(May 12) -- French teenager Bahia Bakari, who at 13 was the only survivor of last summer's Indian Ocean plane crash, wrote a memoir of her harrowing experience but reportedly turned down Steven Spielberg, who wanted to do a film about her.
Bahia has remained mostly out of the public eye in recent months, as she's tried to rebuild a normal life as a schoolgirl in Corbeil-Essonnes, a suburb of Paris.
Attention was drawn to her this week with the crash of a Libyan jetliner in which a young Dutch boy was the only survivor.
Her memoir, "Moi Bahia, la miraculee," details the incredible 13 hours she spent in rough, shark-infested seas, clinging to pieces of airline wreckage after Yemenia Flight 626 crashed en route to Comoros on June 30.
The book, which was published in French in January, was written with the help of a ghostwriter. It remains the only in-depth account that Bahia, who is of Comoran origin, has given of her ordeal.
In the book, Bahia says she was confused about what really had happened until after she was rescued by a fisherman in a small boat who jumped into the sea to save her.
She thought she'd fallen out of the plane by pressing her head too hard against the window -- and that her mother would be mad at her for not wearing her seat belt.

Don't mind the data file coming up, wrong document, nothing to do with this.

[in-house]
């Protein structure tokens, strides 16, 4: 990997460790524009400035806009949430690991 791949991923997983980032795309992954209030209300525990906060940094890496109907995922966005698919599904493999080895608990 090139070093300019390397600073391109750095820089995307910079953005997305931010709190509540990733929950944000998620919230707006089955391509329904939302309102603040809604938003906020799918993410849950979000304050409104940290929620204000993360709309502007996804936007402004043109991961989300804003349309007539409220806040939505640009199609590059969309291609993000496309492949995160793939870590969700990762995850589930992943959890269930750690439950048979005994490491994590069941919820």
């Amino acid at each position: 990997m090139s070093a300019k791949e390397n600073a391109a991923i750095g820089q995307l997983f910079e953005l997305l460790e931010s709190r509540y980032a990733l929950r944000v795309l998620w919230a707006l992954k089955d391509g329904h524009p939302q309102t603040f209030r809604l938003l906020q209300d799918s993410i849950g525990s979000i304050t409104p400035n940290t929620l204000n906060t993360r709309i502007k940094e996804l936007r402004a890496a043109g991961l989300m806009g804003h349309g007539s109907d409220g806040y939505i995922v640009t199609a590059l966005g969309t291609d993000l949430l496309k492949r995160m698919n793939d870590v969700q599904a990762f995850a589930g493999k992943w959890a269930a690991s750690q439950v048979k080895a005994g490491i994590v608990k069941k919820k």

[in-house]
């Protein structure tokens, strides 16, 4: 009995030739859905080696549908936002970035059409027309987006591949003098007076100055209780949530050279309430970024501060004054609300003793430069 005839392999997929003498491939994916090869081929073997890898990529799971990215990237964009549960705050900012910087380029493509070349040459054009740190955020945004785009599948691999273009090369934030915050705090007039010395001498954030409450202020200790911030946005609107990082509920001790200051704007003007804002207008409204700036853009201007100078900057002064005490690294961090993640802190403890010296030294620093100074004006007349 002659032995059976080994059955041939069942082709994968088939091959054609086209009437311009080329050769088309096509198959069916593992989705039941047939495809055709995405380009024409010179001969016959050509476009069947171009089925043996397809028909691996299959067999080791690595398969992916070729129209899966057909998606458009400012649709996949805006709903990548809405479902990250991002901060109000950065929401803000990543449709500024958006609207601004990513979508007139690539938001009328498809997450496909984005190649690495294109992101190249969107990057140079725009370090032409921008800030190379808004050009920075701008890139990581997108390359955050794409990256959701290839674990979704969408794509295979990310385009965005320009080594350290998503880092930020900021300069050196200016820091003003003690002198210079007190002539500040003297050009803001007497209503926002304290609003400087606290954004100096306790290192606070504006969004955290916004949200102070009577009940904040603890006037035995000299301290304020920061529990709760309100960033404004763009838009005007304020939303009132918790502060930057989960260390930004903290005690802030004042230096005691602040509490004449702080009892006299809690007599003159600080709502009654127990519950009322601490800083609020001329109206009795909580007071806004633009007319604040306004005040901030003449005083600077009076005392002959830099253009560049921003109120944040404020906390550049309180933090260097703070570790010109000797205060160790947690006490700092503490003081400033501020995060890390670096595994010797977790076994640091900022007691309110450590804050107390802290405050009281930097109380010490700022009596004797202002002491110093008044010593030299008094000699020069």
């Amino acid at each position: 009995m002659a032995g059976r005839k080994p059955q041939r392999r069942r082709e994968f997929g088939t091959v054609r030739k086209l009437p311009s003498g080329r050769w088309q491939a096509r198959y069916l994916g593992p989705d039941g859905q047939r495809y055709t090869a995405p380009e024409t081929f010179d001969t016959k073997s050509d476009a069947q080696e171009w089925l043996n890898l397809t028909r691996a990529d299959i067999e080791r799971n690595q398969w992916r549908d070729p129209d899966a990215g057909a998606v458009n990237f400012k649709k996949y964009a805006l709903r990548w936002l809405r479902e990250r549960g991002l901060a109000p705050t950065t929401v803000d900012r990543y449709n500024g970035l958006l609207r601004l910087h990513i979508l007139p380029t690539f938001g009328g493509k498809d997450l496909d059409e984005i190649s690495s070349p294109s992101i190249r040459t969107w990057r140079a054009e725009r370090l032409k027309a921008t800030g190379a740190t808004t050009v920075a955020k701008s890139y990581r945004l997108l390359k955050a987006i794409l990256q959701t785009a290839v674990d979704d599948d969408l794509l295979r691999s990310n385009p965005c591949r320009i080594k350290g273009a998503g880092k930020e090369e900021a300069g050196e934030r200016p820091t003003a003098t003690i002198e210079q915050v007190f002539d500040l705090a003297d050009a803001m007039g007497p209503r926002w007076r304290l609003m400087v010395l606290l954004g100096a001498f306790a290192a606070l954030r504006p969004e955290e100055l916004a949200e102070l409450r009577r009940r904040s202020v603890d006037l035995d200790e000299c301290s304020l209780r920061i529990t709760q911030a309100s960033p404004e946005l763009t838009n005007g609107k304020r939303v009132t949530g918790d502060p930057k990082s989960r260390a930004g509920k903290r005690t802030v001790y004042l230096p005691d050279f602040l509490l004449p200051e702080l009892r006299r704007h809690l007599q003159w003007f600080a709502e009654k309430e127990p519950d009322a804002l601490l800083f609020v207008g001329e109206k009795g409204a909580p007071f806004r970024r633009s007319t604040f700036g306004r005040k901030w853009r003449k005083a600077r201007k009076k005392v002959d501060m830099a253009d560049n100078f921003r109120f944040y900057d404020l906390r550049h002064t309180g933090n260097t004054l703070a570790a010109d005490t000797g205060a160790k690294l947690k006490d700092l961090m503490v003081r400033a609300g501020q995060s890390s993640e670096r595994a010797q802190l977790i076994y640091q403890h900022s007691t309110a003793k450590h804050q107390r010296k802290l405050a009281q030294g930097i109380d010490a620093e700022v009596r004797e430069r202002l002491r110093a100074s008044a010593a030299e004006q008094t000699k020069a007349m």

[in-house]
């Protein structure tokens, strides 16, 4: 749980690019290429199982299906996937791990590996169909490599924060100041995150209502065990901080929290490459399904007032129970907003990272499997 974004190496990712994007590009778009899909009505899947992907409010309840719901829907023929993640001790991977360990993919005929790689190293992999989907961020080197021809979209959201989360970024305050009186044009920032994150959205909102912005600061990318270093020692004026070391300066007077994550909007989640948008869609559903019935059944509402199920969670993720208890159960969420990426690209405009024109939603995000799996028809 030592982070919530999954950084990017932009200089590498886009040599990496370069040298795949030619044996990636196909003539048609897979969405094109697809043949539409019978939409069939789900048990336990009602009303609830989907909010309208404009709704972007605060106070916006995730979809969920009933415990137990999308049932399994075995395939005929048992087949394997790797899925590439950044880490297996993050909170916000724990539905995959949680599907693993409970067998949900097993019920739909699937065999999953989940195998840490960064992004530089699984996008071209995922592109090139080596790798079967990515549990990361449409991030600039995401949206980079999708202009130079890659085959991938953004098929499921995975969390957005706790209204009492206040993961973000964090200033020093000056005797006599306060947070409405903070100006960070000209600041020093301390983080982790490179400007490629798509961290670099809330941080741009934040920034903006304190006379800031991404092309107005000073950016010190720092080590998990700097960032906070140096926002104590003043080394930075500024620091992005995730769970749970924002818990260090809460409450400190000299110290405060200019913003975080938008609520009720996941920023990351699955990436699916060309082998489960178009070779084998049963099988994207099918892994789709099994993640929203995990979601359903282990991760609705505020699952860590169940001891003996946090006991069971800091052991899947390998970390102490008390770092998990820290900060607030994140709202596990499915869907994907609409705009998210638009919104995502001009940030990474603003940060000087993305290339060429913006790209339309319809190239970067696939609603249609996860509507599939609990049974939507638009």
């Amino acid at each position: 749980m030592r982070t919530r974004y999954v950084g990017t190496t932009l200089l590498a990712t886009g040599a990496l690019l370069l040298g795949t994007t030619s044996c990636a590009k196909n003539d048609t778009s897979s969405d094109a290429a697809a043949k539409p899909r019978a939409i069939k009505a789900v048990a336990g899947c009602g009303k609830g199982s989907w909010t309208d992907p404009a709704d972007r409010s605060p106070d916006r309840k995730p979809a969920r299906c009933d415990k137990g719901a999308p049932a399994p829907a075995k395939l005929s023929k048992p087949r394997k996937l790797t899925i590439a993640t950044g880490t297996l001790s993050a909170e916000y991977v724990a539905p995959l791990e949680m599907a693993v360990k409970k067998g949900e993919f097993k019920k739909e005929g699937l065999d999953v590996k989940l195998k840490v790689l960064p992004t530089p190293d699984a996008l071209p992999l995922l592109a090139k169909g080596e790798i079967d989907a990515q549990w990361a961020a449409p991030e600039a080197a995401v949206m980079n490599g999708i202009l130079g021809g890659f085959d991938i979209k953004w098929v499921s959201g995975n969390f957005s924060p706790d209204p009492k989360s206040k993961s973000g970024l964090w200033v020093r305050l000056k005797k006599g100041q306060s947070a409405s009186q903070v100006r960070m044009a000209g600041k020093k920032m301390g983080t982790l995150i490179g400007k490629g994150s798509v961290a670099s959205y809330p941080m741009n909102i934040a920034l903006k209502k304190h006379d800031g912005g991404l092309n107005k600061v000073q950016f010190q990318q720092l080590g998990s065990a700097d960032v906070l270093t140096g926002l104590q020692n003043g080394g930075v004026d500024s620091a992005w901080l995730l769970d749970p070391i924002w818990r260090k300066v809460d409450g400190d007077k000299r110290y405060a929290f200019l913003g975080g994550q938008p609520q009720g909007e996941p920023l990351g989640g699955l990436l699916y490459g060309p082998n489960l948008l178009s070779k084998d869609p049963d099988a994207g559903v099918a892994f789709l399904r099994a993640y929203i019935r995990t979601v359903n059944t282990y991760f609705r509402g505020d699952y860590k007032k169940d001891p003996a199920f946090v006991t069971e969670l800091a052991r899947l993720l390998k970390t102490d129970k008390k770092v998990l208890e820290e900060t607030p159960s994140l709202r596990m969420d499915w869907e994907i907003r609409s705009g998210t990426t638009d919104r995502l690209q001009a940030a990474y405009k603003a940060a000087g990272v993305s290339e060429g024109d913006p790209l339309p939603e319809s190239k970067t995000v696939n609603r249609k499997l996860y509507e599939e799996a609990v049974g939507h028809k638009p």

In fact, Bahia's mother, Aziza, with whom she was traveling on a trip from Paris to the family homeland, was one of the 152 passengers killed in the crash.
Bahia became world famous for surviving the crash, but when Spielberg wanted to make a film based on her book, she turned him down, she said.
"It would be too terrifying," she told Europe 1, adding, "Nobody could act out the pain I felt in those moments."
Bahia spent three weeks recuperating in a Paris hospital, where one of her first visitors was French President Nicolas Sarkozy. She had relatively minor injuries, a broken collarbone, bruises, cuts and burns.
Bahia says in her book that the other students did not know how to deal with her when she returned to school. She reportedly received psychological counseling for a time.
"My classmates whispered about me in the hallways," she said. "They didn't dare approach me."
She said the worst part of her ordeal was believing her mother was still alive and being told in the hospital that she had died.
Bahia now lives with her father and several siblings.
There is little scientific explanation for why people like Bahia and Ruben van Ashout, the 8-year-old Dutch boy who was the sole survivor of the plane crash in Libya, could survive such an accident.
A Popular Mechanics article reported that surviving a plunge surrounded by a "semiprotective cocoon of debris" is more likely than surviving a pure free fall. It also said smaller people, like children, are sometimes more likely to survive.